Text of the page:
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Is the end near for public service industrial action?

Strikes - Minimum Services Levels - Bill 2022-23

Industrial action where strike action is taken in response to unresolved workplace disputes has been a well-established form of protest in Great Britain for decades.

Amid the current cost of living crisis, public industry workers including NHS staff, public transport workers and teachers have conducted mass walkouts in response to concerns regarding their treatment, pay and working environment.

In response to the growing industrial turmoil and the prospect of further strikes across public services, the Government has announced its intention to legislate on a wider basis via the Strikes (Minimum Service Levels) Bill 2022-23.

What is the Strikes (Minimum Service Levels) Bill 2022-23?

On 10 January 2023, the Strikes (Minimum Service Levels) Bill 2022-23 had its first reading in the House of Commons. This Bill, if passed, would allow the government to make regulations prescribing minimum service levels during a strike in:

  1. Health;
  2. Transport;
  3. Education;
  4. Fire and Rescue;
  5. Border control; and
  6. Radioactive waste management services.

The detail of the minimum service levels themselves would be outlined in further regulations. This article gives a short summary of the potential changes that this Bill looks to introduce.


The Government has outlined its intention is “to ensure that striking workers don’t put the public’s lives at risk and prevent people getting to work, accessing healthcare and safely going about their daily lives”.

Minimum service regulations

Before making such regulations, the Secretary of State would have to consult “such persons as the Secretary of State considers appropriate”. Any proposed regulations would still require the approval of both the House of Commons and the House of Lords.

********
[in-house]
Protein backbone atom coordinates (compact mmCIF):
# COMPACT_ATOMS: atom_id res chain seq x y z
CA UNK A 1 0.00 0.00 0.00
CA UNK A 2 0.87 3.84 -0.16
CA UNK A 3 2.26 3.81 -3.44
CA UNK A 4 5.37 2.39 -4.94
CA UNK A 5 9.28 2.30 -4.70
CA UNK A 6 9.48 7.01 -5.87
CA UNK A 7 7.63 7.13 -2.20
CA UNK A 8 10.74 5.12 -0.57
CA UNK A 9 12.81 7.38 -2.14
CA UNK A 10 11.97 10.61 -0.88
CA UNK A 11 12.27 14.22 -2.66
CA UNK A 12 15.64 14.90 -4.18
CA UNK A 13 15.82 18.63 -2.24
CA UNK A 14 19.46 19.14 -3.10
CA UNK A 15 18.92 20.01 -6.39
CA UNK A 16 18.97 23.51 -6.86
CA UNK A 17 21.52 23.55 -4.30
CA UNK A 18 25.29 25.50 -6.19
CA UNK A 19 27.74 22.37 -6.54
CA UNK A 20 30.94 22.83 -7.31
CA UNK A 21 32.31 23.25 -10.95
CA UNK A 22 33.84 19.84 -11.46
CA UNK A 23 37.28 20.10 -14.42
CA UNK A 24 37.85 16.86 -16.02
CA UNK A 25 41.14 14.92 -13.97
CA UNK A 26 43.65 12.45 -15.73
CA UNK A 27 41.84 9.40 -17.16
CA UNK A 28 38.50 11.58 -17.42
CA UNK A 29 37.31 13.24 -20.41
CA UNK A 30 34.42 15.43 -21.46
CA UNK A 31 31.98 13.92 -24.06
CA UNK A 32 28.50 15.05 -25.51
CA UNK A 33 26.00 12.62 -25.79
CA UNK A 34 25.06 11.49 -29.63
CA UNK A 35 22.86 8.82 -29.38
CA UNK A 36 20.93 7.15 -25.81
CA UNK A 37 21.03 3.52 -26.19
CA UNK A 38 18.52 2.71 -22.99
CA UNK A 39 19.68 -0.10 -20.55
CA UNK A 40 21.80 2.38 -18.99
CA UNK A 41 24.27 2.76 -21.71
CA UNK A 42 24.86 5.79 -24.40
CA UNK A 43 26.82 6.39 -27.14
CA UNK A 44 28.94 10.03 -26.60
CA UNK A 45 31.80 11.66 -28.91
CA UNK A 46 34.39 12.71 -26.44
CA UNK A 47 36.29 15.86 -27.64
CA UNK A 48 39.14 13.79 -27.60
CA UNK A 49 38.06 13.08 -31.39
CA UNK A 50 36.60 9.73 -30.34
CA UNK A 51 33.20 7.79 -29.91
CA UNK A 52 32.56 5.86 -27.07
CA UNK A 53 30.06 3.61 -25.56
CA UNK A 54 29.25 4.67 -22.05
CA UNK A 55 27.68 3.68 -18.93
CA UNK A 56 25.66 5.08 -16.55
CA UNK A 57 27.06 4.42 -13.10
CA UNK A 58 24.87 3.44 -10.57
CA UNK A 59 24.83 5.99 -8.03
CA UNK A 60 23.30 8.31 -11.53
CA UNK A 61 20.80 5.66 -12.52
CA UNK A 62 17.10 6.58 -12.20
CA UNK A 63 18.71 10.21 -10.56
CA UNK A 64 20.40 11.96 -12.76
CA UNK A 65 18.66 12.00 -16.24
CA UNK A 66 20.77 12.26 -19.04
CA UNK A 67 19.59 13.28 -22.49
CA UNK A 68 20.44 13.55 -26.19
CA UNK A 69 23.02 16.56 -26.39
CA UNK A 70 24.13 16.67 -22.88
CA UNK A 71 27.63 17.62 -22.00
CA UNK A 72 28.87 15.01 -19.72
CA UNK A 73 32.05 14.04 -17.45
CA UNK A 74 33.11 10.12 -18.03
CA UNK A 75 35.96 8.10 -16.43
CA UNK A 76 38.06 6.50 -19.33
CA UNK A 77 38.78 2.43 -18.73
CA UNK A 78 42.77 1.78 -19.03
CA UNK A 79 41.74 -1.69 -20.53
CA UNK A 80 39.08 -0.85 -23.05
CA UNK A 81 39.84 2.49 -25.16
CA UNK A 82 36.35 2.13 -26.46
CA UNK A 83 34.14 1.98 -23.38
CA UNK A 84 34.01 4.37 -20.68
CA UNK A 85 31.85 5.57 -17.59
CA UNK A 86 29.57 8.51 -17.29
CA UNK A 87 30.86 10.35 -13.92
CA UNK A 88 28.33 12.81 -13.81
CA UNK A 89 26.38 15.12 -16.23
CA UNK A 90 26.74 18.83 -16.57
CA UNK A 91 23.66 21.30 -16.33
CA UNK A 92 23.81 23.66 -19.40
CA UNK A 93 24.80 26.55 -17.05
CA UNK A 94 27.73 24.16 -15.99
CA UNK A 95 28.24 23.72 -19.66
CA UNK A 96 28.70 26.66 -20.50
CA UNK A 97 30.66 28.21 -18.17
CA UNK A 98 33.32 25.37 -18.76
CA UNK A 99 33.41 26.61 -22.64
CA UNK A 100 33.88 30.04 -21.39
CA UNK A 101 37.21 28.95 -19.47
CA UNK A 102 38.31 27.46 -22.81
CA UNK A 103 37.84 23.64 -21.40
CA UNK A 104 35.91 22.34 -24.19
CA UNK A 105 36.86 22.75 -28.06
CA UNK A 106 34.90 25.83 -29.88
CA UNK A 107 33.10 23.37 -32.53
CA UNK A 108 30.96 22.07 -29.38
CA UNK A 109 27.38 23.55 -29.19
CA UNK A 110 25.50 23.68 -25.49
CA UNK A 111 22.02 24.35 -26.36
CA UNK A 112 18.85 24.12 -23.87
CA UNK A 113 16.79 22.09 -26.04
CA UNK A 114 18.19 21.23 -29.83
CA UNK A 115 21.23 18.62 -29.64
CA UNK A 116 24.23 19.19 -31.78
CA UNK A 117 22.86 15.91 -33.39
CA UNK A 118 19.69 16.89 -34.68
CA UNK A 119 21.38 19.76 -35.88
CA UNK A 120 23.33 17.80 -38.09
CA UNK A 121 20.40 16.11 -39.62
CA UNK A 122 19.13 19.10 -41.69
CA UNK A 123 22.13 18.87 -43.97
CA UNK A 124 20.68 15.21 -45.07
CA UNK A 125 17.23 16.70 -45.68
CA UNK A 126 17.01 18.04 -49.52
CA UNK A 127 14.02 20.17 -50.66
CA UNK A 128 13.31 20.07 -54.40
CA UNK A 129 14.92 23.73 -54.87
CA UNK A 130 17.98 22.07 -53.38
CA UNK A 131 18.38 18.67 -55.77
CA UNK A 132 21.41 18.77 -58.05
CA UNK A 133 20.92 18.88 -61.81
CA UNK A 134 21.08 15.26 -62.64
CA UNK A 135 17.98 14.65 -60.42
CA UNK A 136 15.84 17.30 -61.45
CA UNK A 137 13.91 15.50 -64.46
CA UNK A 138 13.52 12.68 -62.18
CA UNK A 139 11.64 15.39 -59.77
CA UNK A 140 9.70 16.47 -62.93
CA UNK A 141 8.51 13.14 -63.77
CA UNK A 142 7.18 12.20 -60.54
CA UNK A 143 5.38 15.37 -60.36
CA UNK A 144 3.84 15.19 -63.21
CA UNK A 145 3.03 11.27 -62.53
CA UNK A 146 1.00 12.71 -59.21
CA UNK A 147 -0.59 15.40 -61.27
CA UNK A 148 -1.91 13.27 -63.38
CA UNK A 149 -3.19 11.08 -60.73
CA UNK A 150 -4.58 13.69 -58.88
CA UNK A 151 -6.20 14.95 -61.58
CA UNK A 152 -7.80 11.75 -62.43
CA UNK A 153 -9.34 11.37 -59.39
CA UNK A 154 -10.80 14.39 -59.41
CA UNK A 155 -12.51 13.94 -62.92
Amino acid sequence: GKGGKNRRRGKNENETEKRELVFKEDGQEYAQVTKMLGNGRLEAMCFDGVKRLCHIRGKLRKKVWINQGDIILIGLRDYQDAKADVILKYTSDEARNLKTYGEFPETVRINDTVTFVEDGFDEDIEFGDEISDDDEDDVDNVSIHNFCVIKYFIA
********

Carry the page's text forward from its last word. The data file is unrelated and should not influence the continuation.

Work notices

If these new regulations are introduced, the intention is that when a union successfully calls for workers to strike, the employer would be allowed to give the union a “work notice” at least 7 days before the first day of the strike. This notice will:

  1. identify the reasonably necessary workers that are required to work; and
  2. the work they are required to do during the strike to meet the minimum service levels.

Loss of union immunity

The effect of the regulations is for the Unions to lose their immunity from liability in relation to the strike if they fail to take reasonable steps to ensure compliance with the work notice by any union members identified in it.

The employer would also be entitled to sue the union for damages caused by any failure to take reasonable steps.

Loss of unfair dismissal protection

If an employee were to take place in a strike who has been identified in a work notice, they would lose the current protection in place from being dismissed if they were to strike. The current provisions in place for unfair dismissal would not apply to an employee named in the work notice if they continued to strike.

We will continue to follow the progress of this Bill and keep you updated. If you have any questions or require any legal advice regarding your employees or your employment the Corporate and Commercial team at Wansbroughs would be happy to advise you further. Please contact us at commercial@wansbroughs.com or 01380 733300.


Posted By Our Corporate & Commercial Team